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recess

[ri-ses, ree-ses] /rɪˈsɛs, ˈri sɛs/
noun
1.
temporary withdrawal or cessation from the usual work or activity.
2.
a period of such withdrawal.
3.
a receding part or space, as a bay or alcove in a room.
4.
an indentation in a line or extent of coast, hills, forest, etc.
5.
recesses, a secluded or inner area or part:
in the recesses of the palace.
verb (used with object)
6.
to place or set in a recess.
7.
to set or form as or like a recess; make a recess or recesses in:
to recess a wall.
8.
to suspend or defer for a recess:
to recess the Senate.
verb (used without object)
9.
to take a recess.
Origin of recess
1510-1520
1510-20; < Latin recessus a withdrawal, receding part, equivalent to recēd(ere) to recede1 + -tus suffix of v. action, with dt > ss
Related forms
nonrecess, noun
Synonyms
1. respite, rest, break, vacation.
Dictionary.com Unabridged
Based on the Random House Dictionary, © Random House, Inc. 2017.
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Examples from the Web for recesses
Contemporary Examples
Historical Examples
  • At sides masonry with recesses; in the R. centre a great doorway.

    Apu Ollantay Anonymous
  • The unfortunate Boabdil plunged once more amidst the recesses of the Alhambra.

    Leila, Complete Edward Bulwer-Lytton
  • We can neither plumb the depths nor pierce the shades of its recesses.

    Reflections Francois Duc De La Rochefoucauld
  • We'll have to be stayin' more together mornin's and noons and recesses, so we will.

    The Widow O'Callaghan's Boys Gulielma Zollinger
  • But a still greater cunning lurked in the recesses of the Indian mind.

    White Fang Jack London
  • So musing, he lit his pipe and examined the recesses beneath the driver's seat.

    The Burning Spear John Galsworthy
  • At night she floated dark in all her recesses, and full of fears.

    Falk Joseph Conrad
British Dictionary definitions for recesses

recess

noun (rɪˈsɛs; ˈriːsɛs)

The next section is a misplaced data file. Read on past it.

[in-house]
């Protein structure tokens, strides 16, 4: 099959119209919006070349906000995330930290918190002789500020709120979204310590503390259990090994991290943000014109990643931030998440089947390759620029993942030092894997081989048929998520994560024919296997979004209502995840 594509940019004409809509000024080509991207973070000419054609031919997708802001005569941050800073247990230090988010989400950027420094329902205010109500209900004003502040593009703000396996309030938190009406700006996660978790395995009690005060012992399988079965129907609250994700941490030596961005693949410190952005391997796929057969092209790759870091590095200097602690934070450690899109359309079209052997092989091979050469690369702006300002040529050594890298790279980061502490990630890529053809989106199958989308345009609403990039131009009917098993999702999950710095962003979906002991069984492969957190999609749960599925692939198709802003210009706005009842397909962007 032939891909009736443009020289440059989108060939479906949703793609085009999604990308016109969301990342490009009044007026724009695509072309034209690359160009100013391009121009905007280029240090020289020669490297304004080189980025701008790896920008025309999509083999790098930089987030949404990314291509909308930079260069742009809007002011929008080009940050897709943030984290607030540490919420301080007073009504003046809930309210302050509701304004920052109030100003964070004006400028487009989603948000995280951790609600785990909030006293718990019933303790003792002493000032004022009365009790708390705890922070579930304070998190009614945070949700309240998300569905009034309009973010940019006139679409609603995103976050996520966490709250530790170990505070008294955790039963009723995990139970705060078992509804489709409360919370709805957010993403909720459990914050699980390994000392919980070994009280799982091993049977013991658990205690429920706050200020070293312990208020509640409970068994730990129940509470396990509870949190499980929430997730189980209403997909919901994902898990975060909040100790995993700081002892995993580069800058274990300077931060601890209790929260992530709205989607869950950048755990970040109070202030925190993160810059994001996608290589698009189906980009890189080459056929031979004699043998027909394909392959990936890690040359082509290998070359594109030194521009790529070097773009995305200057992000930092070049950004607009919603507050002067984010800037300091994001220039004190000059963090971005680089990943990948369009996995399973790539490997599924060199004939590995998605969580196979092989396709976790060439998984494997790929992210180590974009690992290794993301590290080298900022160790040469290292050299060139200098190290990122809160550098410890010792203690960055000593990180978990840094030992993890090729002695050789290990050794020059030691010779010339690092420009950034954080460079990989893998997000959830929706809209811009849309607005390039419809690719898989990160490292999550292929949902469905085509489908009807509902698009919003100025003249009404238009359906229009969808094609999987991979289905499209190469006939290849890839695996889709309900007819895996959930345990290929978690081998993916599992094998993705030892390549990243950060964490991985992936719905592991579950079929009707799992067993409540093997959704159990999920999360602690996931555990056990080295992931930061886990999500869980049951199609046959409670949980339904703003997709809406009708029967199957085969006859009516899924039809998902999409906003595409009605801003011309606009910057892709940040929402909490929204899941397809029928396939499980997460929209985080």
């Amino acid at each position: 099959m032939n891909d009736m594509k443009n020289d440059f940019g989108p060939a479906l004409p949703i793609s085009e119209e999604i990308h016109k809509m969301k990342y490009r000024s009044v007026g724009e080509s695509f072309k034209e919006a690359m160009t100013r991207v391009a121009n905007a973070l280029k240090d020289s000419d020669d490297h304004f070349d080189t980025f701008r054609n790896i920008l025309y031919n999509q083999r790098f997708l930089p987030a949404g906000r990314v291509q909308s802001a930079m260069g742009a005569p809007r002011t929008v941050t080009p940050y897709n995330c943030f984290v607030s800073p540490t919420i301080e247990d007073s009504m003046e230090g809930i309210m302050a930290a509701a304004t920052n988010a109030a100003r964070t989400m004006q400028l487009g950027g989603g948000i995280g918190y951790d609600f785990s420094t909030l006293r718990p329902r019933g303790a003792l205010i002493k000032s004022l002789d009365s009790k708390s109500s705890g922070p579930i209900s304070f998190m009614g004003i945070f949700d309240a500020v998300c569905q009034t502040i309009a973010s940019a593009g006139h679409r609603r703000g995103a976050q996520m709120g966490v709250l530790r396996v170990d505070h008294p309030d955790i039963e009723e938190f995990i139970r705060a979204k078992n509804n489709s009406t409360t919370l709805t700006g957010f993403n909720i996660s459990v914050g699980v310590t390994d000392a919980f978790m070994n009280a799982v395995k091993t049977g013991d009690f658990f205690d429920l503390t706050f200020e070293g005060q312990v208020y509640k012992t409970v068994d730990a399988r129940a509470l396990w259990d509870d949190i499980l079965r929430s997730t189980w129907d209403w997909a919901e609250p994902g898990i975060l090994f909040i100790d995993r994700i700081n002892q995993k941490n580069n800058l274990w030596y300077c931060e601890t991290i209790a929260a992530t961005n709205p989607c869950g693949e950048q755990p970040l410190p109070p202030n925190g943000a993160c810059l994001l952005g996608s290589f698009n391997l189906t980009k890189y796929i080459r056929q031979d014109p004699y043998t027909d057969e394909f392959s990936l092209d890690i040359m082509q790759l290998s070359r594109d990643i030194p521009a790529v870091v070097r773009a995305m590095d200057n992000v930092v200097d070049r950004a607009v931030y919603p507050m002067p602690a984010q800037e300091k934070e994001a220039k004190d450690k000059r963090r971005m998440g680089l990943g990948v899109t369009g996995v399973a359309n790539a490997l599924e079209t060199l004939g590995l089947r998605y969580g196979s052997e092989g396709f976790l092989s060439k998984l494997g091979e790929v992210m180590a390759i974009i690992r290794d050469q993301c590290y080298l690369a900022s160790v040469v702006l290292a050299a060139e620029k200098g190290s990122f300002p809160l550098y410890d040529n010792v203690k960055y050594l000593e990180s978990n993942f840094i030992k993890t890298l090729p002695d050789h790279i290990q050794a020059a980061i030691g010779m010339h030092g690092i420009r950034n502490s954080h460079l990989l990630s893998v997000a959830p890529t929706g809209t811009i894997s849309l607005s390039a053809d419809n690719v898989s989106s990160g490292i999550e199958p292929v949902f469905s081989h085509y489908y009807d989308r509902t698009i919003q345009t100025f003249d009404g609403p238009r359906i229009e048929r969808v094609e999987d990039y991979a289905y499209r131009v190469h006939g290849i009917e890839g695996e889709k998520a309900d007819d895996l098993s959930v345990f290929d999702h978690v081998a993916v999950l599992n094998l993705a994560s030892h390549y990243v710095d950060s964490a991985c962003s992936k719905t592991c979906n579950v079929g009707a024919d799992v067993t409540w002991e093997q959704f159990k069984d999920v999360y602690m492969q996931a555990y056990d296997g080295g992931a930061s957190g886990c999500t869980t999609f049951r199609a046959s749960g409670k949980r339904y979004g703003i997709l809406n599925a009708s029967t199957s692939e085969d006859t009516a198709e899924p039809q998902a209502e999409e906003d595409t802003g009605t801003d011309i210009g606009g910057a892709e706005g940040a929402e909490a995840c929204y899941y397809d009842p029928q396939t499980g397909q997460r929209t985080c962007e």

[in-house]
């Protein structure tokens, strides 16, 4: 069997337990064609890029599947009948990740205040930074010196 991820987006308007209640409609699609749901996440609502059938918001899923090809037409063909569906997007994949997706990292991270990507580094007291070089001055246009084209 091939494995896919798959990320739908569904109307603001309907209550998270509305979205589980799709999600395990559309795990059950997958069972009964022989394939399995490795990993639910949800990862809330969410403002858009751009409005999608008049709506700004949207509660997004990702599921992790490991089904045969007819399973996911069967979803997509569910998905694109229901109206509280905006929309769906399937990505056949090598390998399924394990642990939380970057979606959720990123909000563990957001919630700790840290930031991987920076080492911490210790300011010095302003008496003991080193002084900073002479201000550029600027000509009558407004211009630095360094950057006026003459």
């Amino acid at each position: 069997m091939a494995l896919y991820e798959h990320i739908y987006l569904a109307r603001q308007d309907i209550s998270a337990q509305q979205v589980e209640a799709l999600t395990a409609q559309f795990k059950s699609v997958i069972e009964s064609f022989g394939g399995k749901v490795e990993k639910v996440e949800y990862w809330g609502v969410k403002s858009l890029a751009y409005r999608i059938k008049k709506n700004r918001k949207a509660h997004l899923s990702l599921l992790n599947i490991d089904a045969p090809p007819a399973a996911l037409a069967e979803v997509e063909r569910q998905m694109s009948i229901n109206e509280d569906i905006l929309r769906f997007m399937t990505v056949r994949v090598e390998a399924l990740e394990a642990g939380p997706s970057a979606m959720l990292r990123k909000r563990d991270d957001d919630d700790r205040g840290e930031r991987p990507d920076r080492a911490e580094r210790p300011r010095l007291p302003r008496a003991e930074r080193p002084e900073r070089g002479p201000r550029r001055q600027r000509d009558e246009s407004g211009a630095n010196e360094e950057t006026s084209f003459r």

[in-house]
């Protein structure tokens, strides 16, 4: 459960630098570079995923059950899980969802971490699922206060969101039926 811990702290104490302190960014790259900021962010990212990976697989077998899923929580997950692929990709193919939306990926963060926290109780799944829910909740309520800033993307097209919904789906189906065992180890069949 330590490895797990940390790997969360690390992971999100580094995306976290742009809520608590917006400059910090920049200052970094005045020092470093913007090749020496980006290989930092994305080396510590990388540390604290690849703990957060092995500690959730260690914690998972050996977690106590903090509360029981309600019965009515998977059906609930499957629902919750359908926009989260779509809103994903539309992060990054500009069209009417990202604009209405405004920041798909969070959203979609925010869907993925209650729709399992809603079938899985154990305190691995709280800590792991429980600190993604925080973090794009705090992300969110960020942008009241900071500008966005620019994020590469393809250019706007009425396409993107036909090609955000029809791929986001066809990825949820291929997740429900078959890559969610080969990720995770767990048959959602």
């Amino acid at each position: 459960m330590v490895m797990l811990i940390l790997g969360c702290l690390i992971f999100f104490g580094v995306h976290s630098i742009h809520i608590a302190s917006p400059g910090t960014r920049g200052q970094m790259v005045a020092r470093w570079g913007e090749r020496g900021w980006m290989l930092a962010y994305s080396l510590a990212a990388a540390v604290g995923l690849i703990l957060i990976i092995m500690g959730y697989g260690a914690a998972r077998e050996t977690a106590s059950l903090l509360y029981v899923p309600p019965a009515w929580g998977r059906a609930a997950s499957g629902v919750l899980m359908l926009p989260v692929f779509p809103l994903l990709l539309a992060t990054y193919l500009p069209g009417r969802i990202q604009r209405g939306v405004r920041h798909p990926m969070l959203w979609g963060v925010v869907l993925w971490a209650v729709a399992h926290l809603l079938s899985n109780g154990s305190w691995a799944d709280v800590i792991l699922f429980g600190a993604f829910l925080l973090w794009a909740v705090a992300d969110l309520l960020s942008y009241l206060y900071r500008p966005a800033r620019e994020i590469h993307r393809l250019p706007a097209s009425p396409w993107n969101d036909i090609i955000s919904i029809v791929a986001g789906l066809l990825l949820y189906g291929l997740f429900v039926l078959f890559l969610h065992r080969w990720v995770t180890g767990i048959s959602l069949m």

1.
a space, such as a niche or alcove, set back or indented
2.
(often pl) a secluded or secret place: recesses of the mind
3.
a cessation of business, such as the closure of Parliament during a vacation
4.
(anatomy) a small cavity or depression in a bodily organ, part, or structure
5.
(US & Canadian) a break between classes at a school
verb (rɪˈsɛs)
6.
(transitive) to place or set (something) in a recess
7.
(transitive) to build a recess or recesses in (a wall, building, etc)
Word Origin
C16: from Latin recessus a retreat, from recēdere to recede
Collins English Dictionary - Complete & Unabridged 2012 Digital Edition
© William Collins Sons & Co. Ltd. 1979, 1986 © HarperCollins
Publishers 1998, 2000, 2003, 2005, 2006, 2007, 2009, 2012
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Word Origin and History for recesses

recess

v.

1809, from recess (n.). Related: Recessed; recessing.

recess

n.

1530s, "act of receding," from Latin recessus "a going back, retreat," from recessum, past participle of recedere "to recede" (see recede). Meaning "hidden or remote part" first recorded 1610s; that of "period of stopping from usual work" is from 1620s, probably from parliamentary notion of "recessing" into private chambers.

Online Etymology Dictionary, © 2010 Douglas Harper
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recesses in Medicine

recess re·cess (rē'sěs', rĭ-sěs')
n.
A small hollow or an indented area.

The American Heritage® Stedman's Medical Dictionary
Copyright © 2002, 2001, 1995 by Houghton Mifflin Company. Published by Houghton Mifflin Company.
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